Action Fraud is warning the public about fraudsters that are using the name of the British Council to trick businesses and individuals into handing over money.Â
We have had several reports about fraudsters who are approaching businesses in person and individuals over the phone and tricking them into paying a fine or license.Â
The British Council is the UKâ€™s international organisation for cultural relations and educational opportunities, it does not collect council tax fines or issues licenses.Â
Fraudsters are turning up at shops citing a range of reasons to get small businesses to part with their cash. This includes tricking them into paying for fake; alcohol licenses, massage licenses, operations licenses, council tax licenses and business rates.Â
Once a victim has paid, the fraudsters issue an official looking receipt. In one receipt that was flagged by a business in Brighton, Â£300 cash was requested by enforcement agent â€œ2721 Richardsâ€.
Businesses should always contact their local council to apply for a licence. It appears fraudsters are exploiting this knowledge gap and are targeting shops that are not aware of this process.Â
If you are approached by anyone in person claiming to be from the British Council, donâ€™t give them any money and report it to us. If youâ€™re unsure, get in touch with your local council to confirm.Â
Individuals who are looking for loans are also being targeted. In one case reported to us a woman was called by fraudsters who offered her a Â£1,000 loan with a set-up fee of Â£199.Â
The woman agreed to the terms and paid the set-up fee. She was then told she had to pay an additional Â£220 to verify the loan through the British Council.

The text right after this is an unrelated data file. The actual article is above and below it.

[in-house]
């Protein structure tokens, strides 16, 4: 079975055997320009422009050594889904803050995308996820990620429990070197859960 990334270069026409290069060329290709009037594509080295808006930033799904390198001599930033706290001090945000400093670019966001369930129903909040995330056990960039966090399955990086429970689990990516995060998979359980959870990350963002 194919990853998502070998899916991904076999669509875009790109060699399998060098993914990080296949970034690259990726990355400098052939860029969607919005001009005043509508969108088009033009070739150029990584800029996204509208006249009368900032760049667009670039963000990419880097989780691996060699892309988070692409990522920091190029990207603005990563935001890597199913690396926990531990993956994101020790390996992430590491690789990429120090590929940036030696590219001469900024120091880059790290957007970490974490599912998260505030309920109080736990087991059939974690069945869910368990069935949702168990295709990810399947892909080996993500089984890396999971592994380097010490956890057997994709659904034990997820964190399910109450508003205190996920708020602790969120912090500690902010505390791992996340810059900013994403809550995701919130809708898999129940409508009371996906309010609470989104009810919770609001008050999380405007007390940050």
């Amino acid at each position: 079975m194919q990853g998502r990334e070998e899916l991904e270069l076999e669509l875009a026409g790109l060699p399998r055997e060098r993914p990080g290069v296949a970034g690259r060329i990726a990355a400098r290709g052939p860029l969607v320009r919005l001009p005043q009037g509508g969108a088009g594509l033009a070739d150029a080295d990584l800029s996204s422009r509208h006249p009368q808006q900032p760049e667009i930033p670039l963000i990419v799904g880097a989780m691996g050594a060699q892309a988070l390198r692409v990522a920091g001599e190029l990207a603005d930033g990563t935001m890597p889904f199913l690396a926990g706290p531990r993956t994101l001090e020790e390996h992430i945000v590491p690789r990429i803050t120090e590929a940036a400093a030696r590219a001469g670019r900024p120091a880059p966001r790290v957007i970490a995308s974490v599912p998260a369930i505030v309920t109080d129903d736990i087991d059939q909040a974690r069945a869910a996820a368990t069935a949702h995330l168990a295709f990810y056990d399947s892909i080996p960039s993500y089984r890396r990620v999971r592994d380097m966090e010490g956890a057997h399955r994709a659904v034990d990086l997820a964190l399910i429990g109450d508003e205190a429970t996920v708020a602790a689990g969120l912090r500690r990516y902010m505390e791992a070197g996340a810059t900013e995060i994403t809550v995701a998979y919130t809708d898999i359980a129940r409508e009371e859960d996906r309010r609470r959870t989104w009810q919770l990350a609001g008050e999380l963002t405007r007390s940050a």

The fraudsters then transferred two separate payments totalling Â£175 back into the victims account and told her this was to check her account was â€œworkingâ€. To finalise the process they then told the victim to transfer it back. The loan was never given and the victim lost all her money.Â
When applying for a loan you should only deal with authorised firms that are regulated by the Financial Conduct Authority (FCA).Â
An FCA authorised firm will not ask you for an upfront payment before giving you a loan. If you deal with an unauthorised firm you wonâ€™t be covered by the Financial Ombudsman Service if things go wrong.
Check the FCAâ€™s Financial Services Register to see if a firm is regulated by us, and check that the contact details are the same.
A spokesperson for the British Council said: â€œThe British Council is the UKâ€™s international organisation for cultural relations and educational opportunities. It does not do door-to-door visits, collect business and council tax, nor issue TV licenses.
â€œWe take the misuse of our logo extremely seriously and this has already been reported within our organisation.â€